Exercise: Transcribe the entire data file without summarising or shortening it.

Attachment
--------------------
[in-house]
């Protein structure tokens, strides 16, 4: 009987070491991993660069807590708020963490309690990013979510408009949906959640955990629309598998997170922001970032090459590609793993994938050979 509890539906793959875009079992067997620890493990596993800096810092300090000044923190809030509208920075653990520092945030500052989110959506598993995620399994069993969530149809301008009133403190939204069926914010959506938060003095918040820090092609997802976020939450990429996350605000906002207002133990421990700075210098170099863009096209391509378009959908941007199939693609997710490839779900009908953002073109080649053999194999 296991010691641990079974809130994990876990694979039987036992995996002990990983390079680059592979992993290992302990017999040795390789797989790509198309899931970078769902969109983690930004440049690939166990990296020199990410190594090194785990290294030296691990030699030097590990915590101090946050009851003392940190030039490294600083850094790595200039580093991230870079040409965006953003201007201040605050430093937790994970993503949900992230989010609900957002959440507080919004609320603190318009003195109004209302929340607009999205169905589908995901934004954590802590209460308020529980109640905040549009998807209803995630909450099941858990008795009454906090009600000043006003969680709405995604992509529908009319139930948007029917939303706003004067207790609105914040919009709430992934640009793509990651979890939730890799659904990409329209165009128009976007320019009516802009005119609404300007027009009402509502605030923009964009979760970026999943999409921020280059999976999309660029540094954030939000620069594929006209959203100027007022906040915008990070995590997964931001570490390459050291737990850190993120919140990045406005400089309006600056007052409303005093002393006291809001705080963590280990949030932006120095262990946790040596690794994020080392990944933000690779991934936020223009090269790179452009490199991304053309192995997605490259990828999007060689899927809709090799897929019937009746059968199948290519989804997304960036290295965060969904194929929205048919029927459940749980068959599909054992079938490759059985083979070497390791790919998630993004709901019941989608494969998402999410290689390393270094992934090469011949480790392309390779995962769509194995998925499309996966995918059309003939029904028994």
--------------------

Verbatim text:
[in-house]
């Protein structure tokens, strides 16, 4: 009987070491991993660069807590708020963490309690990013979510408009949906959640955990629309598998997170922001970032090459590609793993994938050979 509890539906793959875009079992067997620890493990596993800096810092300090000044923190809030509208920075653990520092945030500052989110959506598993995620399994069993969530149809301008009133403190939204069926914010959506938060003095918040820090092609997802976020939450990429996350605000906002207002133990421990700075210098170099863009096209391509378009959908941007199939693609997710490839779900009908953002073109080649053999194999 296991010691641990079974809130994990876990694979039987036992995996002990990983390079680059592979992993290992302990017999040795390789797989790509198309899931970078769902969109983690930004440049690939166990990296020199990410190594090194785990290294030296691990030699030097590990915590101090946050009851003392940190030039490294600083850094790595200039580093991230870079040409965006953003201007201040605050430093937790994970993503949900992230989010609900957002959440507080919004609320603190318009003195109004209302929340607009999205169905589908995901934004954590802590209460308020529980109640905040549009998807209803995630909450099941858990008795009454906090009600000043006003969680709405995604992509529908009319139930948007029917939303706003004067207790609105914040919009709430992934640009793509990651979890939730890799659904990409329209165009128009976007320019009516802009005119609404300007027009009402509502605030923009964009979760970026999943999409921020280059999976999309660029540094954030939000620069594929006209959203100027007022906040915008990070995590997964931001570490390459050291737990850190993120919140990045406005400089309006600056007052409303005093002393006291809001705080963590280990949030932006120095262990946790040596690794994020080392990944933000690779991934936020223009090269790179452009490199991304053309192995997605490259990828999007060689899927809709090799897929019937009746059968199948290519989804997304960036290295965060969904194929929205048919029927459940749980068959599909054992079938490759059985083979070497390791790919998630993004709901019941989608494969998402999410290689390393270094992934090469011949480790392309390779995962769509194995998925499309996966995918059309003939029904028994």